Set free by the undeserved kindness of our Lord and the Father of our Lord,  Jesus Christ.
And I ask who am I no more
Cos  I.  Found.  Me.

 
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Posted by on January 17, 2016 in Poetry

 

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ABOUT LAST NIGHT – REVIEW BY @DRERHUMU.

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Abigail Anaba’s short story is an engaging and compelling read, with all the mixtures of romance, suspense and horror. Her versatility is brought to bear in this story about Otutubike, better known as Kenneth, a young man in a dilemma whose  malleable mind is in a conflict with himself. 

His mind and the conflicts there in are laid bare for the reader, a conflict which he has almost to the end of the story. A conflict of religiosity versus spirituality, a conflict of societal versus moral standards, a conflict of guilt versus belief.

We get to see that Otutubike is not the only person in the story with a CONFLICT. His pastor,  Pastor Yemi also has a conflict, as does his woman friend, Mercy.

Our first introduction to Otutubike is during an act that is central to the story; an act of self cleansing, an act so bloody and gory to us as it is liberating to Otutubike, an act of self maiming.  But what is of more concern here to him is not his dismembered part but the object used to perpetrate the act, a kitchen knife.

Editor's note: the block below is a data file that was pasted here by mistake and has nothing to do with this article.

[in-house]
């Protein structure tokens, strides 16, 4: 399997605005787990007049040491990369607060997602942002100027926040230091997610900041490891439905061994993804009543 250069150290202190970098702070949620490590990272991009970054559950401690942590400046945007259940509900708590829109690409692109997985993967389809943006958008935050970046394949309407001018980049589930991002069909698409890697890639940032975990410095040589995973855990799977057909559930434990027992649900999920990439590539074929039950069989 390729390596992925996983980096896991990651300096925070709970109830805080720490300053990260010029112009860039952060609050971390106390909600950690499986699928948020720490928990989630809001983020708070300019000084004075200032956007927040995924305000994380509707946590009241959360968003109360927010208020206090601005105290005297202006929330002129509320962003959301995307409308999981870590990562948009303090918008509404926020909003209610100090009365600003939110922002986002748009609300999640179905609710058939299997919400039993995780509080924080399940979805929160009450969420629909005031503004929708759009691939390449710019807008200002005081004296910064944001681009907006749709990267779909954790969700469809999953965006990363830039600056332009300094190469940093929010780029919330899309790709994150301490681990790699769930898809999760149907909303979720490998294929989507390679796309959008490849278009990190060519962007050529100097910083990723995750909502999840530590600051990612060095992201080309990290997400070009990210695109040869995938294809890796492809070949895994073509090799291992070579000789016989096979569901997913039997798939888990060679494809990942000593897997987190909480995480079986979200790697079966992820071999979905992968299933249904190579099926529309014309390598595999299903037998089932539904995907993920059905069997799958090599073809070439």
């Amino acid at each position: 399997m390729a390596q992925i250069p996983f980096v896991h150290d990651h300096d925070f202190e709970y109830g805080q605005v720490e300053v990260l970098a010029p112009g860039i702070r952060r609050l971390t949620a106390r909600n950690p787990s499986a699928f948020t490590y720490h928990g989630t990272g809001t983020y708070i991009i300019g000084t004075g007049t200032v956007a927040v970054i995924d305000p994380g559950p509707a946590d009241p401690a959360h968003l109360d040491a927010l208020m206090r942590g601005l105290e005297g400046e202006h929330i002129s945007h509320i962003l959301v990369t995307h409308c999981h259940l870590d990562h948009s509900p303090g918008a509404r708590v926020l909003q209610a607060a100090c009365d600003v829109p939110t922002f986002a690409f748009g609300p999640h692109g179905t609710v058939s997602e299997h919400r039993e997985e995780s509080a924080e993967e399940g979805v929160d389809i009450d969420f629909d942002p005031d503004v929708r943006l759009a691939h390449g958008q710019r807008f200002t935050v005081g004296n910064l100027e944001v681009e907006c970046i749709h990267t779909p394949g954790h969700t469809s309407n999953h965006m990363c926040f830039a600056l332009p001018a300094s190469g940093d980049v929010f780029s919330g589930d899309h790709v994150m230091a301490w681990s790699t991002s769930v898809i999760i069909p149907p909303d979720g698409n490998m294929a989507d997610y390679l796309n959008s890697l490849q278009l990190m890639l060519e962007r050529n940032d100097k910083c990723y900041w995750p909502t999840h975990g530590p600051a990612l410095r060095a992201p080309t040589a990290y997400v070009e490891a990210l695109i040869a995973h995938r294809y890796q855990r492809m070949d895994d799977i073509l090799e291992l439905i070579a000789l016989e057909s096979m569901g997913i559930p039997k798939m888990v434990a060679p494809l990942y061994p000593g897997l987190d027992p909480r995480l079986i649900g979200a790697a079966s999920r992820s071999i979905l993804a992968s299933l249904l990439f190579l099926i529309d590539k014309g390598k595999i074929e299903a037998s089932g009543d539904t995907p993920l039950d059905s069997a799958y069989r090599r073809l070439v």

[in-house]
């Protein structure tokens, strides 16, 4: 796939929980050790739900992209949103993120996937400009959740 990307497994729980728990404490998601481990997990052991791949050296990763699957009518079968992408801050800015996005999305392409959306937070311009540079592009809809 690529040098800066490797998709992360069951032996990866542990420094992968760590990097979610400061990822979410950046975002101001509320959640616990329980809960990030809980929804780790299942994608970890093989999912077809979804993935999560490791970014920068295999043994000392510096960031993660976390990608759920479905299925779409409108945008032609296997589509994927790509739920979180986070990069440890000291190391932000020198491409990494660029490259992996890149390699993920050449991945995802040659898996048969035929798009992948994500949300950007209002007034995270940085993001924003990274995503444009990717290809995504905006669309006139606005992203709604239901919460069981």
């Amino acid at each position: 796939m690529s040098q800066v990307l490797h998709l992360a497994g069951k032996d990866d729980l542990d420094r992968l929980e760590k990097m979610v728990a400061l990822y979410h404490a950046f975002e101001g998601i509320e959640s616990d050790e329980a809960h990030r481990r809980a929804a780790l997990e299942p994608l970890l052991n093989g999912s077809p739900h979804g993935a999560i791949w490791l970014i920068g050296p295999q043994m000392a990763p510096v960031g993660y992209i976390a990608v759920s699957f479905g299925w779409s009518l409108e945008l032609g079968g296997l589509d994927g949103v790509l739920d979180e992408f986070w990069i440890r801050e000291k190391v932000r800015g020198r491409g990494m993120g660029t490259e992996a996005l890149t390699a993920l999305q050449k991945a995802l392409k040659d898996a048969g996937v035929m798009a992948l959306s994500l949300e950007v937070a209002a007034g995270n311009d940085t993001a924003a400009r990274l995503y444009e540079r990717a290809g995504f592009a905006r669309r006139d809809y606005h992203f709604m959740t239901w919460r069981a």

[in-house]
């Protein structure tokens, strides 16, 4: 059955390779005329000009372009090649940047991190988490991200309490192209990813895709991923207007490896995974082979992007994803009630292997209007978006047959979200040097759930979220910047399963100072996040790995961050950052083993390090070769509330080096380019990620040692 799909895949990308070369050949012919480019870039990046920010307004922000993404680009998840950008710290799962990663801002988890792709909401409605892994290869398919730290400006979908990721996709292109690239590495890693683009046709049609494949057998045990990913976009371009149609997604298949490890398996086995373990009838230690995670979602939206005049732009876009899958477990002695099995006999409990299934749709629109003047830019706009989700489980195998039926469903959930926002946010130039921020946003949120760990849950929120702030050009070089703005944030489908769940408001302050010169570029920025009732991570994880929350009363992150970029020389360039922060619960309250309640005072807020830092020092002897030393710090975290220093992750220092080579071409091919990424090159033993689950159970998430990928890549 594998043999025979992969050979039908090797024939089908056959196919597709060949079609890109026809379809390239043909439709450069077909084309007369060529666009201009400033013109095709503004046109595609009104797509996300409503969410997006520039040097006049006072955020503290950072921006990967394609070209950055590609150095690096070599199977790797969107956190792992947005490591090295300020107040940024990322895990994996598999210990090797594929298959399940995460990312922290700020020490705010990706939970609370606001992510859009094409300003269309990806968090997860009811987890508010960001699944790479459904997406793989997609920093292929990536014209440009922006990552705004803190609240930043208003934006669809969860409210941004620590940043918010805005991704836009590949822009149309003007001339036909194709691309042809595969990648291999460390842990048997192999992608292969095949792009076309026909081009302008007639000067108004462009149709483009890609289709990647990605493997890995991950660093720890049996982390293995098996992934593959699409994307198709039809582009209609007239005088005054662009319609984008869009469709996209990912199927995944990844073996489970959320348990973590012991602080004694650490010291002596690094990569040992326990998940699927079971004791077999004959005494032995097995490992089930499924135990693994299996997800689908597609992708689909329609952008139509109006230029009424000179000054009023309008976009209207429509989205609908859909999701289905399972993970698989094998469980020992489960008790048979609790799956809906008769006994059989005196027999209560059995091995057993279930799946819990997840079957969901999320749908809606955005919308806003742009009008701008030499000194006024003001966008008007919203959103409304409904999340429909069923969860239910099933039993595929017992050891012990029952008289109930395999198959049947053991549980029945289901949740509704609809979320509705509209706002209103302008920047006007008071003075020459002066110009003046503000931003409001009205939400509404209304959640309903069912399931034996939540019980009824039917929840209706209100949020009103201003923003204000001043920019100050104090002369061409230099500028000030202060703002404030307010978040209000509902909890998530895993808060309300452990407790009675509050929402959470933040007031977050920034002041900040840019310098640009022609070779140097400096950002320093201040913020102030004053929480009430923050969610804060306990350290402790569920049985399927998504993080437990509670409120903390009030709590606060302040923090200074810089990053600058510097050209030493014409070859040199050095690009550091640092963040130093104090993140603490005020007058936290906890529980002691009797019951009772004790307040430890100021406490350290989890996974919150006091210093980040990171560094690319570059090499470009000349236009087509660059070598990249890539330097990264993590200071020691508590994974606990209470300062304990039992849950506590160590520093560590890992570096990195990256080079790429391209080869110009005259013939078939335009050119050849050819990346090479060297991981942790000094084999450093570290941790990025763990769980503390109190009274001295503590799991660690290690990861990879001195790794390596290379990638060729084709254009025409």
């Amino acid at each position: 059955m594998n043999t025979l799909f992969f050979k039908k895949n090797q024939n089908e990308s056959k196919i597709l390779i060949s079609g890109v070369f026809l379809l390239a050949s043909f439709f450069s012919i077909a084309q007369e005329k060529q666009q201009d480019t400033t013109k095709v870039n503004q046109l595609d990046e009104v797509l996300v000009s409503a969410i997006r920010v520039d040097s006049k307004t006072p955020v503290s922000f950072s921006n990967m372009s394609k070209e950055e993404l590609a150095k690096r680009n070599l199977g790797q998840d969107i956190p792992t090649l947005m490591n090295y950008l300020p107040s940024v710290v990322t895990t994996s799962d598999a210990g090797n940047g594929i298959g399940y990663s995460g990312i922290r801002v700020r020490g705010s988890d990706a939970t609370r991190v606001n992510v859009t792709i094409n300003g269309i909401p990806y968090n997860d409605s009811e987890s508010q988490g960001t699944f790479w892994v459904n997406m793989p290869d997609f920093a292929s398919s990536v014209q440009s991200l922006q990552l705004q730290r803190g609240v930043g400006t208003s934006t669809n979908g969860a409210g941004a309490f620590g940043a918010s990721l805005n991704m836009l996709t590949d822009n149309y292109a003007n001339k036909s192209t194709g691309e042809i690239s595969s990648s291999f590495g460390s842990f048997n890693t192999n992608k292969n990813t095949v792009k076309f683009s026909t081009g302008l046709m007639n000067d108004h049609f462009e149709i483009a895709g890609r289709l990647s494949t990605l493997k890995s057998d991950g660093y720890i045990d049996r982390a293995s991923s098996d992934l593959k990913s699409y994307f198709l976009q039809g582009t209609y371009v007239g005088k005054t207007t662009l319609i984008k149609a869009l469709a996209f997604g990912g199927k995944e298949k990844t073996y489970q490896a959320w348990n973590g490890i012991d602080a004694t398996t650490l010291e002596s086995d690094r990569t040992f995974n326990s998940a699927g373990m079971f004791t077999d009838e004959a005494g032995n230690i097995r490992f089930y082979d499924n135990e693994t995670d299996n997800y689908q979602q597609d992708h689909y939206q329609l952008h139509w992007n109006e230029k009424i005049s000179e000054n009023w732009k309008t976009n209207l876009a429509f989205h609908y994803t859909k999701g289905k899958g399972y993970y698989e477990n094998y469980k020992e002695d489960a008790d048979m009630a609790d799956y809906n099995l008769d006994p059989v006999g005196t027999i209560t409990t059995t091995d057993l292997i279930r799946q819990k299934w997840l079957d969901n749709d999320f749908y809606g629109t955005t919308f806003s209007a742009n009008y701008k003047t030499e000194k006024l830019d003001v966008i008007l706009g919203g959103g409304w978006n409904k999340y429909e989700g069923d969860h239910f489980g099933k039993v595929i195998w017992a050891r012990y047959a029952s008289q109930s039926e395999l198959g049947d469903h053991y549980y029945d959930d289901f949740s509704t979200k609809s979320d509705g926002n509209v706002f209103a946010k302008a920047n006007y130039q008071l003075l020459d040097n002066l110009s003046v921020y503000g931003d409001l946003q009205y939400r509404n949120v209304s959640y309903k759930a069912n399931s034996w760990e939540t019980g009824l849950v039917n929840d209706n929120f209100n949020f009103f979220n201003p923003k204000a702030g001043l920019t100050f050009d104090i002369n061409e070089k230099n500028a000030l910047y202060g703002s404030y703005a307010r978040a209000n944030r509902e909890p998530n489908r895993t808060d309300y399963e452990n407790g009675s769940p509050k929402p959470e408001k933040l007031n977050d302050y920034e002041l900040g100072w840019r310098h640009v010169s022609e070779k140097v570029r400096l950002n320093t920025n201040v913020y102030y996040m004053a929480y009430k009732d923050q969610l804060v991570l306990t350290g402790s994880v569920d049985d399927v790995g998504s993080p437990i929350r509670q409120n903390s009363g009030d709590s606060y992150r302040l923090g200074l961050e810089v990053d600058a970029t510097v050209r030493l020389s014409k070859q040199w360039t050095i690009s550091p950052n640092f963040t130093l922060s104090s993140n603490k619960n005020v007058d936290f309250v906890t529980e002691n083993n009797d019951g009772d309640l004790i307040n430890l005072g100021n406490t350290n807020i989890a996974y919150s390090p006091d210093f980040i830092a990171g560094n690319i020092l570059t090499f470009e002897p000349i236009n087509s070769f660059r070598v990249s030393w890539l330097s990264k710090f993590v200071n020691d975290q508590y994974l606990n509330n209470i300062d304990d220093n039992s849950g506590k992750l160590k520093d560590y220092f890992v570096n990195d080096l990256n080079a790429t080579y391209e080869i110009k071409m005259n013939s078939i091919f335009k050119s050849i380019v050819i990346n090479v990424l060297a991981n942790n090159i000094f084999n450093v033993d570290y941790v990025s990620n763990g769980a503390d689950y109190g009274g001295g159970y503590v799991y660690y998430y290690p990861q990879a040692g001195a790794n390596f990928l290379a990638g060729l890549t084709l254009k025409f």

Abigail’s attention to fine details is seen here as she describes the knife to us. We can almost see the knife in our mind’s eye, the sort of blunt knife many of us have used to try to cut an object and been disappointed at its ineffectiveness. This gives an insight into Otutubike’s mind, the sheer simplicity and its ability to believe something strongly; sometimes too strongly.

The story is not all macabre as there is a love story, a family story and a salvation story; between all these we are taken back and forth and we realise the origin of Otutu’s problem- the death of his mother during his birth, the loss of his father and the sexual abuse by his uncle.

The love story is initially overshadowed by a disturbing dark curtain of gay sexual abuse which we are introduced to early in the story, abuse by his uncle, his school teacher and his senior at school; however, the love story struggles to shine through in the closing paragraphs. Mercy, the symbol of his love also has her conflict, that of exchanging sex for favours; however, she comes through  eventually as his knight in shining armour, not his doctors or his pastor as we would have expected.

We get a glimpse of a happy childhood, albeit short-lived, of walks and talks with his father and a seemingly prophetic statement by his father,”… sometimes what we seek finds us.” Was his father talking about Mercy?